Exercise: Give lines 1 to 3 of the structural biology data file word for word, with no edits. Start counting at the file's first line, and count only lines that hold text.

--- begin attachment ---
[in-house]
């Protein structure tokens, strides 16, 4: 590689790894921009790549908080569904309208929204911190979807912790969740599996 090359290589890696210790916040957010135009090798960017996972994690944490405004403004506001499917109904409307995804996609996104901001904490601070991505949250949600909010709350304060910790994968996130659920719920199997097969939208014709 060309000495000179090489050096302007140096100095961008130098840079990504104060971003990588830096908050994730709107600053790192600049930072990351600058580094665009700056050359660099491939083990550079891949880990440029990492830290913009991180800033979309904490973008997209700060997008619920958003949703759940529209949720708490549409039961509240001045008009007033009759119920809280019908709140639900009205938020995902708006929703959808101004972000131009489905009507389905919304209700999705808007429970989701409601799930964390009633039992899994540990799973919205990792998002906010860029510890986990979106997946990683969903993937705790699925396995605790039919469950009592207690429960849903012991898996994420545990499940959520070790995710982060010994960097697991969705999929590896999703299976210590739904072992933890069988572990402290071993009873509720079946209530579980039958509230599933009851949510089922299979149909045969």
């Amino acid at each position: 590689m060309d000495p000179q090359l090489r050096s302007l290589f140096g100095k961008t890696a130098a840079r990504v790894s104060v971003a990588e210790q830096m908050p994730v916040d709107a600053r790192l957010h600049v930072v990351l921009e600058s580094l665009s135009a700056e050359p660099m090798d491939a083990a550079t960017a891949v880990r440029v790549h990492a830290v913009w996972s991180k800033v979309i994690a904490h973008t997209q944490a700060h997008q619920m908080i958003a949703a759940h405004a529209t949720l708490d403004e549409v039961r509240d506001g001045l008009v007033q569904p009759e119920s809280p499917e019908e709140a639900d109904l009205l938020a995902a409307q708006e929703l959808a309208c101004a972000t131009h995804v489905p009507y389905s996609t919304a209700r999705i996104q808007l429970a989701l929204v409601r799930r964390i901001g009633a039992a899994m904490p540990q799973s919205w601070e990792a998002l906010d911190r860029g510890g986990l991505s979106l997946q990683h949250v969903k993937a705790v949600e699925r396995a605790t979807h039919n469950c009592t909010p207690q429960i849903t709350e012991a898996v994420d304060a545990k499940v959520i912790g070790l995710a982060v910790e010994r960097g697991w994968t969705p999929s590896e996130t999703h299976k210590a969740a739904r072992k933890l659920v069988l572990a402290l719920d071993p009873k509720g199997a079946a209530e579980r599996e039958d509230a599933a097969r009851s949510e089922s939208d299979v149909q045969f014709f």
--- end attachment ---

[in-house]
């Protein structure tokens, strides 16, 4: 590689790894921009790549908080569904309208929204911190979807912790969740599996 090359290589890696210790916040957010135009090798960017996972994690944490405004403004506001499917109904409307995804996609996104901001904490601070991505949250949600909010709350304060910790994968996130659920719920199997097969939208014709 060309000495000179090489050096302007140096100095961008130098840079990504104060971003990588830096908050994730709107600053790192600049930072990351600058580094665009700056050359660099491939083990550079891949880990440029990492830290913009991180800033979309904490973008997209700060997008619920958003949703759940529209949720708490549409039961509240001045008009007033009759119920809280019908709140639900009205938020995902708006929703959808101004972000131009489905009507389905919304209700999705808007429970989701409601799930964390009633039992899994540990799973919205990792998002906010860029510890986990979106997946990683969903993937705790699925396995605790039919469950009592207690429960849903012991898996994420545990499940959520070790995710982060010994960097697991969705999929590896999703299976210590739904072992933890069988572990402290071993009873509720079946209530579980039958509230599933009851949510089922299979149909045969």
């Amino acid at each position: 590689m060309d000495p000179q090359l090489r050096s302007l290589f140096g100095k961008t890696a130098a840079r990504v790894s104060v971003a990588e210790q830096m908050p994730v916040d709107a600053r790192l957010h600049v930072v990351l921009e600058s580094l665009s135009a700056e050359p660099m090798d491939a083990a550079t960017a891949v880990r440029v790549h990492a830290v913009w996972s991180k800033v979309i994690a904490h973008t997209q944490a700060h997008q619920m908080i958003a949703a759940h405004a529209t949720l708490d403004e549409v039961r509240d506001g001045l008009v007033q569904p009759e119920s809280p499917e019908e709140a639900d109904l009205l938020a995902a409307q708006e929703l959808a309208c101004a972000t131009h995804v489905p009507y389905s996609t919304a209700r999705i996104q808007l429970a989701l929204v409601r799930r964390i901001g009633a039992a899994m904490p540990q799973s919205w601070e990792a998002l906010d911190r860029g510890g986990l991505s979106l997946q990683h949250v969903k993937a705790v949600e699925r396995a605790t979807h039919n469950c009592t909010p207690q429960i849903t709350e012991a898996v994420d304060a545990k499940v959520i912790g070790l995710a982060v910790e010994r960097g697991w994968t969705p999929s590896e996130t999703h299976k210590a969740a739904r072992k933890l659920v069988l572990a402290l719920d071993p009873k509720g199997a079946a209530e579980r599996e039958d509230a599933a097969r009851s949510e089922s939208d299979v149909q045969f014709f």